After my two visits to the birch trees with an abundance of shieldbugs on them that I wrote about in Part 1 of this blog I went across to the west coast of Scotland for a few days, so it was over a week later before I returned to have another look for them. I didn’t know whether they would still be there, or if they would have all metamorphosed into adults and dispersed already, so I approached the trees without any great expectations of what I would find.
Any concerns that I might have had about having missed out on the development of the shieldbugs were immediately dispelled when I reach the trees on 11th August. Almost immediately I found a cluster of the parent bugs (Elasmucha grisea) in the same place as I’d seen them before. Now, however, they were no longer nymphs, but had become adults, although they were still clustered together as tightly as I’d seen them previously.
They must have newly emerged as adults, as they were still pale in colour. After the adult shieldbugs break free from the exuviae (or cast skins) of their final instars as nymphs it takes some time for their adult coloration to fully develop and for their bodies and wings to harden. In this brief period they are known as teneral adults, and the difference between one in this phase and a fully-developed adult can be seen in this photograph of the two next to each other.
Here’s another couple of photographs that show the teneral phase and a fully-developed adult parent bug, on different leaves of the same tree:
As I looked around at some of the leaves on the birch tree I spotted more and more of these teneral adult parent bugs. I noticed one that was on a leaf beside the exuvia it had moulted from – I guessed it must have emerged from its old skin not long before I found it. Seeing them side by side like this, the size difference between the final instar nymph and the adult parent bug was quite obvious.
Then, remarkably, I came across one of the teneral adults that was still in the process of emerging from the skin of its final instar form.
The exuvia was still covering the rear of the bug’s abdomen, whilst the emerging adult itself was a brighter and paler green colour than the other tenerals I’d seen. It seemed to be motionless, and I wondered if it was resting from the effort involved in breaking out of its old skin. I realised that I was watching a major event in the life of this insect, the closest human equivalent of which may be being born from our mother’s womb. Somehow it felt like a great privilege to witness this profound and almost miraculous process of transformation …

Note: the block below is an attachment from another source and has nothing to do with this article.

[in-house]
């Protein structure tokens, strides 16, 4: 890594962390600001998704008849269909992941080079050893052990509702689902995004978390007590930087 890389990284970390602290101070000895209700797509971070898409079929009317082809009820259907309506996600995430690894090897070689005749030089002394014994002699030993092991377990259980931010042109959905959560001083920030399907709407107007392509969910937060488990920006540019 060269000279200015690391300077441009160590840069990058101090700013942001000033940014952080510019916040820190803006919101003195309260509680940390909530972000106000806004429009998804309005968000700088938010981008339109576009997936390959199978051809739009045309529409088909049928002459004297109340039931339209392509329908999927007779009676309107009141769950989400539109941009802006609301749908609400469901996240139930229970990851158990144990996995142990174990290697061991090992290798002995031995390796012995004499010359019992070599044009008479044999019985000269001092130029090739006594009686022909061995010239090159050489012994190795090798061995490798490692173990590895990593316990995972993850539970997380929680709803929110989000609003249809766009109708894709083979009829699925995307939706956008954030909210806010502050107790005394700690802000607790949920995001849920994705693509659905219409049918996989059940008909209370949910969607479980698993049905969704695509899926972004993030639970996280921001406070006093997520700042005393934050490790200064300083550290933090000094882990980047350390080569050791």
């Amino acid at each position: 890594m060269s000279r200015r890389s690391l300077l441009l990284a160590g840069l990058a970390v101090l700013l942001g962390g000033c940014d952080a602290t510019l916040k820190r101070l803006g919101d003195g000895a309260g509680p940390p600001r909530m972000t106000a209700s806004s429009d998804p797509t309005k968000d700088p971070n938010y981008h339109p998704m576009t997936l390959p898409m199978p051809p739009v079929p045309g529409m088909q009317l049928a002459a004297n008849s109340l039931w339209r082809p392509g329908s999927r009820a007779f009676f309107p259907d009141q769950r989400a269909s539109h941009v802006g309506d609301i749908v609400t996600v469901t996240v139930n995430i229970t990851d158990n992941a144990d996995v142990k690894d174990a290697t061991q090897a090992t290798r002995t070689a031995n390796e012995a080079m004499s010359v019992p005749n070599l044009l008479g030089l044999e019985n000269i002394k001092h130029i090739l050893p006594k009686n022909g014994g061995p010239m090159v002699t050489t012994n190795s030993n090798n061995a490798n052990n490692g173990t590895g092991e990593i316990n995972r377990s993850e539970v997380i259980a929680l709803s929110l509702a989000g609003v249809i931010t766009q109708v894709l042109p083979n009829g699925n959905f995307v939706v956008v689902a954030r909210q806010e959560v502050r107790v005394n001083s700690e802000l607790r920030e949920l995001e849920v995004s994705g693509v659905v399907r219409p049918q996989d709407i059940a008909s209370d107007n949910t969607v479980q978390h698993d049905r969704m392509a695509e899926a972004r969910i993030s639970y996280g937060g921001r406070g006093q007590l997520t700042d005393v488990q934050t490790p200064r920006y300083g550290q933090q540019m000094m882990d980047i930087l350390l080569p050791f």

On a different leaf nearby I came across the exuvia of another parent bug nymph, this time with no teneral adult in sight. This one must have moulted earlier, and looking at the perfectly-preserved outline of the former nymph’s legs I wondered again at the effort that must have been expended by the adult as it extracted its legs from the tight casing of its old exoskeleton.
There’s no way of course that I as a human can really understand or know what the experience of a bug like this is as it goes through its moulting process. However, it’s a useful exercise for me in developing a more biocentric perspective to imagine what it must feel like to break out of what has become a restrictive old skin into the greater freedom of a new bodily form with the ability to fly (which of course the nymphs do not have).
As I continued to look around the birch tree, I discovered that the emergence process of the adult parent bugs was staggered, as there were still clusters of final instar nymphs on some of the leaves.
Seeing a large group of the nymphs (or in some cases a mixture of nymphs and teneral adults) together like this made me wonder if this behaviour had evolved to provide an experience of ‘safety in numbers’ to reduce the risk of predation. However, I also came across several instances of a solitary nymph on a leaf by itself – were these just adventurous individuals, or ones that had been disturbed somehow and wandered away from their fellows, and therefore more likely to be picked off by a bird?